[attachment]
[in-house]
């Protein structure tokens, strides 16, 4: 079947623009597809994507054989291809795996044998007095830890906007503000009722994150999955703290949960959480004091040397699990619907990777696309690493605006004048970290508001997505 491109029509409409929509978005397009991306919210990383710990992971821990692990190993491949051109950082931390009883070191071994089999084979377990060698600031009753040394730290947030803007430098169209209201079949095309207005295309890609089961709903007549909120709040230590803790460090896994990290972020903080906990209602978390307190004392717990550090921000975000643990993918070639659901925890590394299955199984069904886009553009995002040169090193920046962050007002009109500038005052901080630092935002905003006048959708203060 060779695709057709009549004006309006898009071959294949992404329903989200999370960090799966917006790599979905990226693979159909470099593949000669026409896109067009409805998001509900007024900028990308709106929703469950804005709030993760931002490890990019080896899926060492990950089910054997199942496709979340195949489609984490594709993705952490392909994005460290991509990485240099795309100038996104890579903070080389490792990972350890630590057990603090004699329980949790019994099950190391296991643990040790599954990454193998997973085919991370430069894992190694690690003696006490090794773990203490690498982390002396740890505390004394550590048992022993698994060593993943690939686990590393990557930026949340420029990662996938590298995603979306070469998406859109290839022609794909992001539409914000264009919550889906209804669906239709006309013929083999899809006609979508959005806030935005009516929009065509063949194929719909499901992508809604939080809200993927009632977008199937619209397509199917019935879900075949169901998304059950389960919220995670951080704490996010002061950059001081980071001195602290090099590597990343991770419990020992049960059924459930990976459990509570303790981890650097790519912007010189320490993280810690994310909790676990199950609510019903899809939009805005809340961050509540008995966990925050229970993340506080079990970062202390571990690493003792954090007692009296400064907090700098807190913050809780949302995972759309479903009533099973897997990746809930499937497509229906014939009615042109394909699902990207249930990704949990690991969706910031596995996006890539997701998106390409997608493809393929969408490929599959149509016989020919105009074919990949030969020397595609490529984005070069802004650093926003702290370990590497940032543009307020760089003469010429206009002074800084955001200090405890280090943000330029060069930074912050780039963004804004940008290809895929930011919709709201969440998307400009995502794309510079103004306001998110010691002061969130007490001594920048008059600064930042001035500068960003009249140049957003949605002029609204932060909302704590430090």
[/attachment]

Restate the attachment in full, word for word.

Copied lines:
[in-house]
């Protein structure tokens, strides 16, 4: 079947623009597809994507054989291809795996044998007095830890906007503000009722994150999955703290949960959480004091040397699990619907990777696309690493605006004048970290508001997505 491109029509409409929509978005397009991306919210990383710990992971821990692990190993491949051109950082931390009883070191071994089999084979377990060698600031009753040394730290947030803007430098169209209201079949095309207005295309890609089961709903007549909120709040230590803790460090896994990290972020903080906990209602978390307190004392717990550090921000975000643990993918070639659901925890590394299955199984069904886009553009995002040169090193920046962050007002009109500038005052901080630092935002905003006048959708203060 060779695709057709009549004006309006898009071959294949992404329903989200999370960090799966917006790599979905990226693979159909470099593949000669026409896109067009409805998001509900007024900028990308709106929703469950804005709030993760931002490890990019080896899926060492990950089910054997199942496709979340195949489609984490594709993705952490392909994005460290991509990485240099795309100038996104890579903070080389490792990972350890630590057990603090004699329980949790019994099950190391296991643990040790599954990454193998997973085919991370430069894992190694690690003696006490090794773990203490690498982390002396740890505390004394550590048992022993698994060593993943690939686990590393990557930026949340420029990662996938590298995603979306070469998406859109290839022609794909992001539409914000264009919550889906209804669906239709006309013929083999899809006609979508959005806030935005009516929009065509063949194929719909499901992508809604939080809200993927009632977008199937619209397509199917019935879900075949169901998304059950389960919220995670951080704490996010002061950059001081980071001195602290090099590597990343991770419990020992049960059924459930990976459990509570303790981890650097790519912007010189320490993280810690994310909790676990199950609510019903899809939009805005809340961050509540008995966990925050229970993340506080079990970062202390571990690493003792954090007692009296400064907090700098807190913050809780949302995972759309479903009533099973897997990746809930499937497509229906014939009615042109394909699902990207249930990704949990690991969706910031596995996006890539997701998106390409997608493809393929969408490929599959149509016989020919105009074919990949030969020397595609490529984005070069802004650093926003702290370990590497940032543009307020760089003469010429206009002074800084955001200090405890280090943000330029060069930074912050780039963004804004940008290809895929930011919709709201969440998307400009995502794309510079103004306001998110010691002061969130007490001594920048008059600064930042001035500068960003009249140049957003949605002029609204932060909302704590430090």